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Journal of Family Medicine and Disease Prevention





DOI: 10.23937/2469-5793/1510010



Neonatal Outcomes of 26,331 Infants Delivered by Obstetrics Fellowship Trained Family Physicians and OB/Gyns

Daniel M. Avery1*, Karen Burgess2, John T. McDonald3, Susanna T. Raley4, Catherine A. Skinner5, Kristine R. Graettinger3, Kelly Shoemake6, Melanie T. Tucker1 and Jason M. Parton7


1Department of Community & Rural Medicine, The University of Alabama, USA
2Department of Pediatrics, The University of Alabama, USA
3Department of Obstetrics & Gynecology, The University of Alabama, USA
4College of Community Health Sciences, The University of Alabama, USA
5Departments of Family Medicine and Obstetrics & Gynecology, The University of Alabama, USA
6Department of Family Medicine, The University of Alabama, USA
7Department of Information Systems, Statistics and Management Science, The University of Alabama, USA


*Corresponding author: Daniel M. Avery, MD, Professor, Department of Community & Rural Medicine, College of Community Health Sciences, The University of Alabama, 850 5th Avenue East, Tuscaloosa, AL 35401, USA, Tel: 205-348-1398, Fax: 205-348-1395, E-mail: davery@cchs.ua.edu
J Fam Med Dis Prev, JFMDP-1-010, (Volume 1, Issue 3), Original Research; ISSN: 2469-5793
Received: August 11, 2015 | Accepted: September 02, 2015 | Published: September 06, 2015
Citation: Avery DM, Burgess K, McDonald JT, Raley ST, Skinner CA, et al. (2015) Neonatal Outcomes of 26,331 Infants Delivered by Obstetrics Fellowship Trained Family Physicians and OB/Gyns. J Fam Med Dis Prev 1:010. 10.23937/2469-5793/1510010
Copyright: © 2015 Avery DM, et al. This is an open-access article distributed under the terms of the Creative Commons Attribution License, which permits unrestricted use, distribution, and reproduction in any medium, provided the original author and source are credited.



Abstract

Background: Neonatal outcomes of infants delivered by family physicians practicing obstetrics and obstetricians/gynecologists have been studied for years. Most of the studies comparing deliveries of family physicians and OB/GYNs have been limited to low risk pregnancies. Family physicians practicing obstetrics are often the only obstetrics providers in rural, underserved areas. They need to be able to practice independently and manage more than just low risk pregnancies.

Methods: Data were obtained from the medical records of 26,331 deliveries at DCH Regional Medical Center in Tuscaloosa, Alabama and Northport Medical Center in Northport, Alabama between January 1, 2006 and December 31, 2013.

Results: Obstetrics fellowship trained family physicians and obstetrician/gynecologists have comparable neonatal outcomes including respiratory distress syndrome, transient tachypnea of the newborn, birth trauma, fractured clavicle, Erb's Palsy, neonatal death, cephalohematoma, pneumothorax and seizure. Family physicians had slightly more infants with sepsis than obstetrician/gynecologists and this was statistically significant (1.66% for family physicians compared to 1.02% for obstetrician/gynecologists (p = 0.007).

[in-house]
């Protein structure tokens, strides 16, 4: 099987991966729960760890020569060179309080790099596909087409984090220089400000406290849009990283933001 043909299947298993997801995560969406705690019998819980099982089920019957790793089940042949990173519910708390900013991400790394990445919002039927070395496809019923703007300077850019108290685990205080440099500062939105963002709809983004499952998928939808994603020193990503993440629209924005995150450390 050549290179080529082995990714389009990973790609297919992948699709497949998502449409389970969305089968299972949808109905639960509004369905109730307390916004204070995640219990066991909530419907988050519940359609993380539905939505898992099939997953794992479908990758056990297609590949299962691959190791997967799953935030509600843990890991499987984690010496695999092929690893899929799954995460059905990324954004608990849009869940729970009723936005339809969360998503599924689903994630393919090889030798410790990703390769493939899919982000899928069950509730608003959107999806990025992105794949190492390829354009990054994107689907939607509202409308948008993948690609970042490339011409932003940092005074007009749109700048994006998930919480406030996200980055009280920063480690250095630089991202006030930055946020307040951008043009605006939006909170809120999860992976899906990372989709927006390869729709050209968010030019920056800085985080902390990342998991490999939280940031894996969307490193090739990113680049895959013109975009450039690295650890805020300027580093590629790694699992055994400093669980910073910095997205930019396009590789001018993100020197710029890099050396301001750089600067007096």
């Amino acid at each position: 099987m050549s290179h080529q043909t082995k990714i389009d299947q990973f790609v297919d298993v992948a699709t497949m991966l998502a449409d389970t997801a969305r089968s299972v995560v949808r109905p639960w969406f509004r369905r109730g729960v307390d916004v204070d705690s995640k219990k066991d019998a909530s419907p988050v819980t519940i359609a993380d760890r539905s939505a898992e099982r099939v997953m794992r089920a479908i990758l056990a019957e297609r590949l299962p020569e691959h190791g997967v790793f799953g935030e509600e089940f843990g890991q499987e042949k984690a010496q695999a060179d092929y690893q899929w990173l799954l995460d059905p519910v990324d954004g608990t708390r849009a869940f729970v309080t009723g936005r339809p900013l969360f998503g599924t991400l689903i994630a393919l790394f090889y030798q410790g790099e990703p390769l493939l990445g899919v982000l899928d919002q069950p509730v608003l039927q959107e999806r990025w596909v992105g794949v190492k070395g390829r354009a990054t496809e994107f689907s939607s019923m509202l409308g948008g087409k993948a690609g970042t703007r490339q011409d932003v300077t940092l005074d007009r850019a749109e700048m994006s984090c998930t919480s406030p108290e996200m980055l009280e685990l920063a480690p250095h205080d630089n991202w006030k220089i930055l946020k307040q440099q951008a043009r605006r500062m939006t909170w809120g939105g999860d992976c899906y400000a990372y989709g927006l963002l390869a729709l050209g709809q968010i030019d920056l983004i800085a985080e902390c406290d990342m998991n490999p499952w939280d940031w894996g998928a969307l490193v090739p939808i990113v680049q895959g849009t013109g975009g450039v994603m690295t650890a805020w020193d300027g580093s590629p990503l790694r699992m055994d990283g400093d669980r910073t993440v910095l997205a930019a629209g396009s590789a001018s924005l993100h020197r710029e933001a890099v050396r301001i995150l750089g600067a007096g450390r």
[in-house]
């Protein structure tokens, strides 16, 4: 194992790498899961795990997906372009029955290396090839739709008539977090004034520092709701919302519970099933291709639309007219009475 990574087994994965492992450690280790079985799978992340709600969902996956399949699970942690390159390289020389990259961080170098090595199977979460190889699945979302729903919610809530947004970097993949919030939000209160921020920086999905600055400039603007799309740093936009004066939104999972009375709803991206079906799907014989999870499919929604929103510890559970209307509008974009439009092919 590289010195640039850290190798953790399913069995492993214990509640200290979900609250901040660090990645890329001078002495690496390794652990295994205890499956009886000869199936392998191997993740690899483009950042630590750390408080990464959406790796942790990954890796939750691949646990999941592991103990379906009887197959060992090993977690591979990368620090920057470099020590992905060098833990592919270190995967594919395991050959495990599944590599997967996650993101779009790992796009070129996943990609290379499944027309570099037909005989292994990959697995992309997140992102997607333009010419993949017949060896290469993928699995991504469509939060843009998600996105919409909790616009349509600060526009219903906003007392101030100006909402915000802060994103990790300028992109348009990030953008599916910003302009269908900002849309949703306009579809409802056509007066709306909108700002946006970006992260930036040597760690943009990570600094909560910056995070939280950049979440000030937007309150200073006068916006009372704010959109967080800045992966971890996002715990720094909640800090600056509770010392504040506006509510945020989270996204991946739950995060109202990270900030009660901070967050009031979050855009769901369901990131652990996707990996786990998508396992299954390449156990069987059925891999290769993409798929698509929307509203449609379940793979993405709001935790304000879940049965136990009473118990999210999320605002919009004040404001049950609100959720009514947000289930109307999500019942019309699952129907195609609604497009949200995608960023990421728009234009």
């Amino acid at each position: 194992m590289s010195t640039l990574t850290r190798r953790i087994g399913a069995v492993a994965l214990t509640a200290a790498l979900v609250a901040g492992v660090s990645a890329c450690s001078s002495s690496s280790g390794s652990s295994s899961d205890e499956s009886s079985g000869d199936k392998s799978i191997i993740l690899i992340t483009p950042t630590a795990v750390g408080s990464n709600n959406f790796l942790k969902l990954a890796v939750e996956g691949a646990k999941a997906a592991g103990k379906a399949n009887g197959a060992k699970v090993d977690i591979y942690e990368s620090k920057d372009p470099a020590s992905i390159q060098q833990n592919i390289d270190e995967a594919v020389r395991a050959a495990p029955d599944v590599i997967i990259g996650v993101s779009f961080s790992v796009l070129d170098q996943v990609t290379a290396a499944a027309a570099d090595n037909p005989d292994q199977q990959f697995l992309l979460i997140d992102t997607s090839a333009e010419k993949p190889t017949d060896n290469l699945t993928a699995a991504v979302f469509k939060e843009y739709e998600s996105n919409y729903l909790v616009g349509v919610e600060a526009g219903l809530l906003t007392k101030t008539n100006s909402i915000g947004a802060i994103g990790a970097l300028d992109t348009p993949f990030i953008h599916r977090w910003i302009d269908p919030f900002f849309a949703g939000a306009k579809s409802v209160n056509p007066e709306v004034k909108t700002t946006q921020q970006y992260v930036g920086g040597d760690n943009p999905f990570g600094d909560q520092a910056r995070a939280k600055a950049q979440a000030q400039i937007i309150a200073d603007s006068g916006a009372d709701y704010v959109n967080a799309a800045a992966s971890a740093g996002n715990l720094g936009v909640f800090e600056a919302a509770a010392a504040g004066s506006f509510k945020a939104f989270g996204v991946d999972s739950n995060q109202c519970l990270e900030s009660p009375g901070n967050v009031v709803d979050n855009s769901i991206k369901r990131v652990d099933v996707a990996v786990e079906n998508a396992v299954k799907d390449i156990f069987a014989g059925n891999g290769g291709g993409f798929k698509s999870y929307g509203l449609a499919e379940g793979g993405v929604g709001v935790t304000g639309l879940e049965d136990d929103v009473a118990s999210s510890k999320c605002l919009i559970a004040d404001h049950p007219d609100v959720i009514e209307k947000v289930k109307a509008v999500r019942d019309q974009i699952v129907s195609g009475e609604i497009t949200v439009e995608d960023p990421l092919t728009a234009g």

Conclusions: This data suggest that obstetrics fellowship trained family physicians have similar neonatal outcomes when compared to obstetrician/gynecologists.


Introduction

Neonatal outcomes of infants delivered by family physicians practicing obstetrics and obstetrician/gynecologists have been studied for years [1-4]. There is little difference in infant morbidity when family physicians were compared to obstetricians [5]. While previous studies have evaluated low-risk pregnancies, neonatal outcomes of family physicians practicing obstetrics are comparable to those of obstetrician/gynecologists [1,4,6,7]. In a study by Homan et al in 2013, there were no differences in neonatal outcomes when infants are delivered by family physicians versus obstetrician/gynecologists [8]. Family physicians provide high quality of obstetrical care when compared to OB/GYNs [4].

Family physicians are the most dispersed obstetrical providers in this country and are often the only providers in rural, underserved areas [9,10]. Most rural obstetrics providers do not have OB/GYN back-up. It is imperative to train family physicians to practice obstetrics independently and manage the common complications that may arise. Family medicine obstetrics fellowships and enhanced obstetrics tracts were designed to train physicians to practice obstetrics independently where there are no obstetricians, especially in rural areas [10].

Complications can occur with any delivery and only managing low-risk pregnancies is not practical in rural, underserved areas. This study was designed to determine any differences in neonatal outcomes between obstetrics fellowship trained family physicians and obstetrician/gynecologists. Neonatal outcomes evaluated in this study include respiratory distress syndrome, transient tachypnea of the newborn, neonatal sepsis, birth trauma, clavicular fracture, Erb's Palsy, neonatal death, cephalohematoma, pneumothorax and neonatal seizures.